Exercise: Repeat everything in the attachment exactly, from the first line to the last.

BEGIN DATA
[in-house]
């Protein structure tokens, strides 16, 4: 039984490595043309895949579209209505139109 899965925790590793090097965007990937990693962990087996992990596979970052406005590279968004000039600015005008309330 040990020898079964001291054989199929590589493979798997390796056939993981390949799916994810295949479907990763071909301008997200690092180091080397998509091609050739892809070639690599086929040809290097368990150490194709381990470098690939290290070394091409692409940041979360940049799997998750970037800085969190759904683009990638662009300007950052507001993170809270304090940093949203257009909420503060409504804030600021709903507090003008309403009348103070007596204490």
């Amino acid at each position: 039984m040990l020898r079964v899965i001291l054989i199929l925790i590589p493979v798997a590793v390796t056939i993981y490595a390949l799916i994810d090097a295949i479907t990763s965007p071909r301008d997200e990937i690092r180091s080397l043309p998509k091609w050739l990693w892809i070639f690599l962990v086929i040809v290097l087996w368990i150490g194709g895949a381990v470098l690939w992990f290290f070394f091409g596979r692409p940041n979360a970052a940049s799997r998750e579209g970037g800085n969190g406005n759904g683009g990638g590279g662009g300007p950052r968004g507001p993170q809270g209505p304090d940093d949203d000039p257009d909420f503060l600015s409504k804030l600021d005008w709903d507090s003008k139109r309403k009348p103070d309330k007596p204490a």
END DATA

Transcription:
[in-house]
């Protein structure tokens, strides 16, 4: 039984490595043309895949579209209505139109 899965925790590793090097965007990937990693962990087996992990596979970052406005590279968004000039600015005008309330 040990020898079964001291054989199929590589493979798997390796056939993981390949799916994810295949479907990763071909301008997200690092180091080397998509091609050739892809070639690599086929040809290097368990150490194709381990470098690939290290070394091409692409940041979360940049799997998750970037800085969190759904683009990638662009300007950052507001993170809270304090940093949203257009909420503060409504804030600021709903507090003008309403009348103070007596204490």
């Amino acid at each position: 039984m040990l020898r079964v899965i001291l054989i199929l925790i590589p493979v798997a590793v390796t056939i993981y490595a390949l799916i994810d090097a295949i479907t990763s965007p071909r301008d997200e990937i690092r180091s080397l043309p998509k091609w050739l990693w892809i070639f690599l962990v086929i040809v290097l087996w368990i150490g194709g895949a381990v470098l690939w992990f290290f070394f091409g596979r692409p940041n979360a970052a940049s799997r998750e579209g970037g800085n969190g406005n759904g683009g990638g590279g662009g300007p950052r968004g507001p993170q809270g209505p304090d940093d949203d000039p257009d909420f503060l600015s409504k804030l600021d005008w709903d507090s003008k139109r309403k009348p103070d309330k007596p204490a």